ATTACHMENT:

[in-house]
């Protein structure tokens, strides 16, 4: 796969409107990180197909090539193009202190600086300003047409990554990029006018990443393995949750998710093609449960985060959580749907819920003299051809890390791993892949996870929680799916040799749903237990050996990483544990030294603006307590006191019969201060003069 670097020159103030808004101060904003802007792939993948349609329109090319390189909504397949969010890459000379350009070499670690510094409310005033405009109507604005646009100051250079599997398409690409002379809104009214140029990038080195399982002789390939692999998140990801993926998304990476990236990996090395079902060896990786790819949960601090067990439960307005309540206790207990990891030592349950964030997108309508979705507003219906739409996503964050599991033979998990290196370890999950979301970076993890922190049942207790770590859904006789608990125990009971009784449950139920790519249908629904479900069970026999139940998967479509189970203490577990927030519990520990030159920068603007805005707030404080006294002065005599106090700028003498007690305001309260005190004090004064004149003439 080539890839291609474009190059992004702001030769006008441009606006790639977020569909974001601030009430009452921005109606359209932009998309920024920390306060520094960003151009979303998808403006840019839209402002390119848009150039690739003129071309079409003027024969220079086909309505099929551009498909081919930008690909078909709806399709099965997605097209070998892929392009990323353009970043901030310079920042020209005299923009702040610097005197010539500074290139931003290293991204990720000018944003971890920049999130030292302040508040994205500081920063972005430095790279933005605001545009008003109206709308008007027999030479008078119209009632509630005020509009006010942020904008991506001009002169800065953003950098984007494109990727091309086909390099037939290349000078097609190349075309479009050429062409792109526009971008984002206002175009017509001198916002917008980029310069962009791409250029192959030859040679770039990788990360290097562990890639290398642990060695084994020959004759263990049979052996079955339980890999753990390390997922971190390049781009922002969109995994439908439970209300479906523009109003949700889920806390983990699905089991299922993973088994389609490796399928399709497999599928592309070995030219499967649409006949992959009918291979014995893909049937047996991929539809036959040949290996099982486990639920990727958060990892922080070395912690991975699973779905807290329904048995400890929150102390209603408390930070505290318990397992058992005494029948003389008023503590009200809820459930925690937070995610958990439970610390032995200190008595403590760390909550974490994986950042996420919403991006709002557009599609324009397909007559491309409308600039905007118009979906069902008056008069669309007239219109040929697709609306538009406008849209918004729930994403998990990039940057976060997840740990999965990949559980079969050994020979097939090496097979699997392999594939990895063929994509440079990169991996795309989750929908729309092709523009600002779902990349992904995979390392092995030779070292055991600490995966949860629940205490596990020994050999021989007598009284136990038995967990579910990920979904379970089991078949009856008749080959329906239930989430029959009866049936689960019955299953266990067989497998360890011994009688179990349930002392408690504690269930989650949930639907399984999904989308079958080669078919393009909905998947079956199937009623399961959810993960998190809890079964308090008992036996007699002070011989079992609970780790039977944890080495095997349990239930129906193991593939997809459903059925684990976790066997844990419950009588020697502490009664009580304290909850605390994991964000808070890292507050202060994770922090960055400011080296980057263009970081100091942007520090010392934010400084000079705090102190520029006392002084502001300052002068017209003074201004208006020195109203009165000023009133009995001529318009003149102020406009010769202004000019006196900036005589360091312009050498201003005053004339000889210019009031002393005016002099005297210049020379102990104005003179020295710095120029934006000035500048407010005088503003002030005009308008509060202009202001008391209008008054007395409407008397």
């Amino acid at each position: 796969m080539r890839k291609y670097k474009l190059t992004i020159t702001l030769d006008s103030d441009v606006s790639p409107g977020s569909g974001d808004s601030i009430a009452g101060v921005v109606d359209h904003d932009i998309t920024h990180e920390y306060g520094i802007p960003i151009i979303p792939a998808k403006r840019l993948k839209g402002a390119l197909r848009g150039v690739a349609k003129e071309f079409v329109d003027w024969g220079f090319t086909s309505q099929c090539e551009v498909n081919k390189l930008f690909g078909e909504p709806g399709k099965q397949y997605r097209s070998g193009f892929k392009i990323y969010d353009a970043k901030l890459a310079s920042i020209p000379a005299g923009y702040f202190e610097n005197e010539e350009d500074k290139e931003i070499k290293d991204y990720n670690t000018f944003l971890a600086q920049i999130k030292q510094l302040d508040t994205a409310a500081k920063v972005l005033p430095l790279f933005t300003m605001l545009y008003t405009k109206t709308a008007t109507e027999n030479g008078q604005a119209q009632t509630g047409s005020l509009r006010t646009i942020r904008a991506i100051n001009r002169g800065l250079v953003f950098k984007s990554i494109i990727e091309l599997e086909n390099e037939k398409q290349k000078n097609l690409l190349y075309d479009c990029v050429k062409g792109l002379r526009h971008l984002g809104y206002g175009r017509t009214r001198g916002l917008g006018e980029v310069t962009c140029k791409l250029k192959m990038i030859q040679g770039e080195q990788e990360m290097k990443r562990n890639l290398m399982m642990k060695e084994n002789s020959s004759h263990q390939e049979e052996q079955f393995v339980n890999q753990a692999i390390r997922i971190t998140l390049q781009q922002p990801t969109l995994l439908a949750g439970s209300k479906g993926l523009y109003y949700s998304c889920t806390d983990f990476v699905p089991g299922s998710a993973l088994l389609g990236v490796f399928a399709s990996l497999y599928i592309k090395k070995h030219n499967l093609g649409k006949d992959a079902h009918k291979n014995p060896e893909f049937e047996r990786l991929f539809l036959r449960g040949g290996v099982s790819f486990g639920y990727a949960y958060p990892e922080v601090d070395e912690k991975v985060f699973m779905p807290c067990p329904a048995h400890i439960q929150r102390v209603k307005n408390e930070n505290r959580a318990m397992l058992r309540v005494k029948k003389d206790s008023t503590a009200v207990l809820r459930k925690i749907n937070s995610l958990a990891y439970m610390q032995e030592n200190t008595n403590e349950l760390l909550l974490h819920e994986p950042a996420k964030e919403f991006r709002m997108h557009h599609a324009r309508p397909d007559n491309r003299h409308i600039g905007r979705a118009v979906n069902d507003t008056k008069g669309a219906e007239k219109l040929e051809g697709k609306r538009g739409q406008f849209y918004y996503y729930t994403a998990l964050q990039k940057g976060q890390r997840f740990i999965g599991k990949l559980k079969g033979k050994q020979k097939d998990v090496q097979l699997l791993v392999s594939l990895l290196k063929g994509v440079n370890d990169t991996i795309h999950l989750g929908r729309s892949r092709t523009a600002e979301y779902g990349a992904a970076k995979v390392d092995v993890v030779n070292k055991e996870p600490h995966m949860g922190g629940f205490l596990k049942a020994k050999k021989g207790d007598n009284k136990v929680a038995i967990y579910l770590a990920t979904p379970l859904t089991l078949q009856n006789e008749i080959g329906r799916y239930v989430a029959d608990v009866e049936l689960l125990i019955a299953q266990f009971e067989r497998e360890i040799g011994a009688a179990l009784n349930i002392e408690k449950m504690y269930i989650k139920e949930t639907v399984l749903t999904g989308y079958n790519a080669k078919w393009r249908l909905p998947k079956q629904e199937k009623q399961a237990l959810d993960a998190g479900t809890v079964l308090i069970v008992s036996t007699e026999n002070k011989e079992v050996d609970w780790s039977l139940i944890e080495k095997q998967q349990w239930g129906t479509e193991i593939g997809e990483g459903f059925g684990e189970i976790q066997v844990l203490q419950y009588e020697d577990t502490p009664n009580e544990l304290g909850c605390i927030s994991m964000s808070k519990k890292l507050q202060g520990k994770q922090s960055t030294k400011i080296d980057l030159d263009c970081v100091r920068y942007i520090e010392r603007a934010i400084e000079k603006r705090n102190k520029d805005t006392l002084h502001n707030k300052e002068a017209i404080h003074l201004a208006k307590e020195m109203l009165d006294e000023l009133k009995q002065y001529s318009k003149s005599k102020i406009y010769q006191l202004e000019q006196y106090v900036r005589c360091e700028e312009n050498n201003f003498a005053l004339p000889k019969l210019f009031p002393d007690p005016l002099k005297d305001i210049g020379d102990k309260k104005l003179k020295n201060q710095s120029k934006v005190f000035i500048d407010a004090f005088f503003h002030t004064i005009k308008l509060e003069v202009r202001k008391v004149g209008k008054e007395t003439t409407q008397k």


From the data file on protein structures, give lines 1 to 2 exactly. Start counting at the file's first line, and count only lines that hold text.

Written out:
[in-house]
């Protein structure tokens, strides 16, 4: 796969409107990180197909090539193009202190600086300003047409990554990029006018990443393995949750998710093609449960985060959580749907819920003299051809890390791993892949996870929680799916040799749903237990050996990483544990030294603006307590006191019969201060003069 670097020159103030808004101060904003802007792939993948349609329109090319390189909504397949969010890459000379350009070499670690510094409310005033405009109507604005646009100051250079599997398409690409002379809104009214140029990038080195399982002789390939692999998140990801993926998304990476990236990996090395079902060896990786790819949960601090067990439960307005309540206790207990990891030592349950964030997108309508979705507003219906739409996503964050599991033979998990290196370890999950979301970076993890922190049942207790770590859904006789608990125990009971009784449950139920790519249908629904479900069970026999139940998967479509189970203490577990927030519990520990030159920068603007805005707030404080006294002065005599106090700028003498007690305001309260005190004090004064004149003439 080539890839291609474009190059992004702001030769006008441009606006790639977020569909974001601030009430009452921005109606359209932009998309920024920390306060520094960003151009979303998808403006840019839209402002390119848009150039690739003129071309079409003027024969220079086909309505099929551009498909081919930008690909078909709806399709099965997605097209070998892929392009990323353009970043901030310079920042020209005299923009702040610097005197010539500074290139931003290293991204990720000018944003971890920049999130030292302040508040994205500081920063972005430095790279933005605001545009008003109206709308008007027999030479008078119209009632509630005020509009006010942020904008991506001009002169800065953003950098984007494109990727091309086909390099037939290349000078097609190349075309479009050429062409792109526009971008984002206002175009017509001198916002917008980029310069962009791409250029192959030859040679770039990788990360290097562990890639290398642990060695084994020959004759263990049979052996079955339980890999753990390390997922971190390049781009922002969109995994439908439970209300479906523009109003949700889920806390983990699905089991299922993973088994389609490796399928399709497999599928592309070995030219499967649409006949992959009918291979014995893909049937047996991929539809036959040949290996099982486990639920990727958060990892922080070395912690991975699973779905807290329904048995400890929150102390209603408390930070505290318990397992058992005494029948003389008023503590009200809820459930925690937070995610958990439970610390032995200190008595403590760390909550974490994986950042996420919403991006709002557009599609324009397909007559491309409308600039905007118009979906069902008056008069669309007239219109040929697709609306538009406008849209918004729930994403998990990039940057976060997840740990999965990949559980079969050994020979097939090496097979699997392999594939990895063929994509440079990169991996795309989750929908729309092709523009600002779902990349992904995979390392092995030779070292055991600490995966949860629940205490596990020994050999021989007598009284136990038995967990579910990920979904379970089991078949009856008749080959329906239930989430029959009866049936689960019955299953266990067989497998360890011994009688179990349930002392408690504690269930989650949930639907399984999904989308079958080669078919393009909905998947079956199937009623399961959810993960998190809890079964308090008992036996007699002070011989079992609970780790039977944890080495095997349990239930129906193991593939997809459903059925684990976790066997844990419950009588020697502490009664009580304290909850605390994991964000808070890292507050202060994770922090960055400011080296980057263009970081100091942007520090010392934010400084000079705090102190520029006392002084502001300052002068017209003074201004208006020195109203009165000023009133009995001529318009003149102020406009010769202004000019006196900036005589360091312009050498201003005053004339000889210019009031002393005016002099005297210049020379102990104005003179020295710095120029934006000035500048407010005088503003002030005009308008509060202009202001008391209008008054007395409407008397």